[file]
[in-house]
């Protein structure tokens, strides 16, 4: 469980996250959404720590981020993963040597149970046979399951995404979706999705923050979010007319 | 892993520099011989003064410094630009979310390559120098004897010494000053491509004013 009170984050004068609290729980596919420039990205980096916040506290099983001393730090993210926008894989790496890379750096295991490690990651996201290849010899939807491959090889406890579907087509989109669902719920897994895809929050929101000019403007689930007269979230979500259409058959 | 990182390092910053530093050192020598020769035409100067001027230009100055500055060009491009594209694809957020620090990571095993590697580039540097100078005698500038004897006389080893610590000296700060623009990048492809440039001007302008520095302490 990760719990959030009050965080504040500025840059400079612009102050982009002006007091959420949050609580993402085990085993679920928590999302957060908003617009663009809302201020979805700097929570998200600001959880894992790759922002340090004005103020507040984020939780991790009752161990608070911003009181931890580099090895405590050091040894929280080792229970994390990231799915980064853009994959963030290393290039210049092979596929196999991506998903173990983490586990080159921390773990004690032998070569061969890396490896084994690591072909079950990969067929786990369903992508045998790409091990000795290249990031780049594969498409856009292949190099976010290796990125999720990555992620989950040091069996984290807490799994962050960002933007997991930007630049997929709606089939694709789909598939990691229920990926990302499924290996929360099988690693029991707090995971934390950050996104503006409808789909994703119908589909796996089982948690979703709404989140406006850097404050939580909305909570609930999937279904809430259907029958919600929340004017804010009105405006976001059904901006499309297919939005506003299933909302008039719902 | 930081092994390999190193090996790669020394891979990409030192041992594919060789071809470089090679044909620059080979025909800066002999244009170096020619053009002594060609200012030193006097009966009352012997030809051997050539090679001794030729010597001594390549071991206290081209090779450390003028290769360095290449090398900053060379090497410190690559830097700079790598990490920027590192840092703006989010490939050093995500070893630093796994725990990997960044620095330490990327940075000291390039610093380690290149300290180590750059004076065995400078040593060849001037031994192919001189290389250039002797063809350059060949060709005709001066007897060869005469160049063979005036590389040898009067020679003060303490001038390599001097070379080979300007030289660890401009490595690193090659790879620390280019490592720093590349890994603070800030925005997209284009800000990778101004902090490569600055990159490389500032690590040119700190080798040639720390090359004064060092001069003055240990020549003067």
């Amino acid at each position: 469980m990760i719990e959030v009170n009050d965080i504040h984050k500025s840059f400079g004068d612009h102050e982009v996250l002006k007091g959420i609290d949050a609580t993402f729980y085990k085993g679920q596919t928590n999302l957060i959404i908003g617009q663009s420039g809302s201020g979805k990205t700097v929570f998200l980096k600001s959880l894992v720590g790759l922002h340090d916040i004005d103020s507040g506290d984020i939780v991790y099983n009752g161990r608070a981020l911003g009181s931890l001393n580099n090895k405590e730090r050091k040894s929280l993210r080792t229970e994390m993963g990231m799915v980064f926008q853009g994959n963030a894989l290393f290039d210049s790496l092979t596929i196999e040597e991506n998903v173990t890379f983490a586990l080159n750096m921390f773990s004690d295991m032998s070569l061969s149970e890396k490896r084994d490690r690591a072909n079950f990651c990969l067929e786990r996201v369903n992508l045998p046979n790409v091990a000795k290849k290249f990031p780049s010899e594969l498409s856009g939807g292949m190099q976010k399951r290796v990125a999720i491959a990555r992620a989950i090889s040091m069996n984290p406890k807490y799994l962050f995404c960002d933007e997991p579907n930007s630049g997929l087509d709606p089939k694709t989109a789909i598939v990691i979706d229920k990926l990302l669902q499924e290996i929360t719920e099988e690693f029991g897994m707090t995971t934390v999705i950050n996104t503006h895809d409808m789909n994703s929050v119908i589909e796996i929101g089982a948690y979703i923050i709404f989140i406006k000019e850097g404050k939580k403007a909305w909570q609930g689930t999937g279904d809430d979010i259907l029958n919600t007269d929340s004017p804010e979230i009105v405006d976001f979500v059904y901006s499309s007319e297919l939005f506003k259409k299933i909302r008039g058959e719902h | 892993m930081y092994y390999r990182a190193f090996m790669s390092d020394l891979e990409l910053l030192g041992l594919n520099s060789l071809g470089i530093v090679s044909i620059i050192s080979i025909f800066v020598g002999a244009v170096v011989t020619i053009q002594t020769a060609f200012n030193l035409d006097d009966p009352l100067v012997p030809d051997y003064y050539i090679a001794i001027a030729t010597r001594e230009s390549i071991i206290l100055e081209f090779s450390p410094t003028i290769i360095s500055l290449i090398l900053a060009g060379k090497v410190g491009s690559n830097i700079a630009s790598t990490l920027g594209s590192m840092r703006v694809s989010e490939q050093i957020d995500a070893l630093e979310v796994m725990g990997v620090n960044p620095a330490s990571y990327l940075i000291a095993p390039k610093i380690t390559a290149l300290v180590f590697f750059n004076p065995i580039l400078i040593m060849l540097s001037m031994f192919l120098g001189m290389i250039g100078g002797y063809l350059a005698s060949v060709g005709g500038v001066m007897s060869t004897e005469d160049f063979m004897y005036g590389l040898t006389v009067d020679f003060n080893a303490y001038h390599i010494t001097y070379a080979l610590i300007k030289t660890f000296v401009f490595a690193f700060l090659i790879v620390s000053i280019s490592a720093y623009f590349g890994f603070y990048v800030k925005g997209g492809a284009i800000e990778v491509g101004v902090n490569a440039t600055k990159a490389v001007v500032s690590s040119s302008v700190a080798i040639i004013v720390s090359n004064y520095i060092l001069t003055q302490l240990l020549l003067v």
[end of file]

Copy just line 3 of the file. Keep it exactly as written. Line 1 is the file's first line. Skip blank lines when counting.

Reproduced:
């Amino acid at each position: 469980m990760i719990e959030v009170n009050d965080i504040h984050k500025s840059f400079g004068d612009h102050e982009v996250l002006k007091g959420i609290d949050a609580t993402f729980y085990k085993g679920q596919t928590n999302l957060i959404i908003g617009q663009s420039g809302s201020g979805k990205t700097v929570f998200l980096k600001s959880l894992v720590g790759l922002h340090d916040i004005d103020s507040g506290d984020i939780v991790y099983n009752g161990r608070a981020l911003g009181s931890l001393n580099n090895k405590e730090r050091k040894s929280l993210r080792t229970e994390m993963g990231m799915v980064f926008q853009g994959n963030a894989l290393f290039d210049s790496l092979t596929i196999e040597e991506n998903v173990t890379f983490a586990l080159n750096m921390f773990s004690d295991m032998s070569l061969s149970e890396k490896r084994d490690r690591a072909n079950f990651c990969l067929e786990r996201v369903n992508l045998p046979n790409v091990a000795k290849k290249f990031p780049s010899e594969l498409s856009g939807g292949m190099q976010k399951r290796v990125a999720i491959a990555r992620a989950i090889s040091m069996n984290p406890k807490y799994l962050f995404c960002d933007e997991p579907n930007s630049g997929l087509d709606p089939k694709t989109a789909i598939v990691i979706d229920k990926l990302l669902q499924e290996i929360t719920e099988e690693f029991g897994m707090t995971t934390v999705i950050n996104t503006h895809d409808m789909n994703s929050v119908i589909e796996i929101g089982a948690y979703i923050i709404f989140i406006k000019e850097g404050k939580k403007a909305w909570q609930g689930t999937g279904d809430d979010i259907l029958n919600t007269d929340s004017p804010e979230i009105v405006d976001f979500v059904y901006s499309s007319e297919l939005f506003k259409k299933i909302r008039g058959e719902h | 892993m930081y092994y390999r990182a190193f090996m790669s390092d020394l891979e990409l910053l030192g041992l594919n520099s060789l071809g470089i530093v090679s044909i620059i050192s080979i025909f800066v020598g002999a244009v170096v011989t020619i053009q002594t020769a060609f200012n030193l035409d006097d009966p009352l100067v012997p030809d051997y003064y050539i090679a001794i001027a030729t010597r001594e230009s390549i071991i206290l100055e081209f090779s450390p410094t003028i290769i360095s500055l290449i090398l900053a060009g060379k090497v410190g491009s690559n830097i700079a630009s790598t990490l920027g594209s590192m840092r703006v694809s989010e490939q050093i957020d995500a070893l630093e979310v796994m725990g990997v620090n960044p620095a330490s990571y990327l940075i000291a095993p390039k610093i380690t390559a290149l300290v180590f590697f750059n004076p065995i580039l400078i040593m060849l540097s001037m031994f192919l120098g001189m290389i250039g100078g002797y063809l350059a005698s060949v060709g005709g500038v001066m007897s060869t004897e005469d160049f063979m004897y005036g590389l040898t006389v009067d020679f003060n080893a303490y001038h390599i010494t001097y070379a080979l610590i300007k030289t660890f000296v401009f490595a690193f700060l090659i790879v620390s000053i280019s490592a720093y623009f590349g890994f603070y990048v800030k925005g997209g492809a284009i800000e990778v491509g101004v902090n490569a440039t600055k990159a490389v001007v500032s690590s040119s302008v700190a080798i040639i004013v720390s090359n004064y520095i060092l001069t003055q302490l240990l020549l003067v």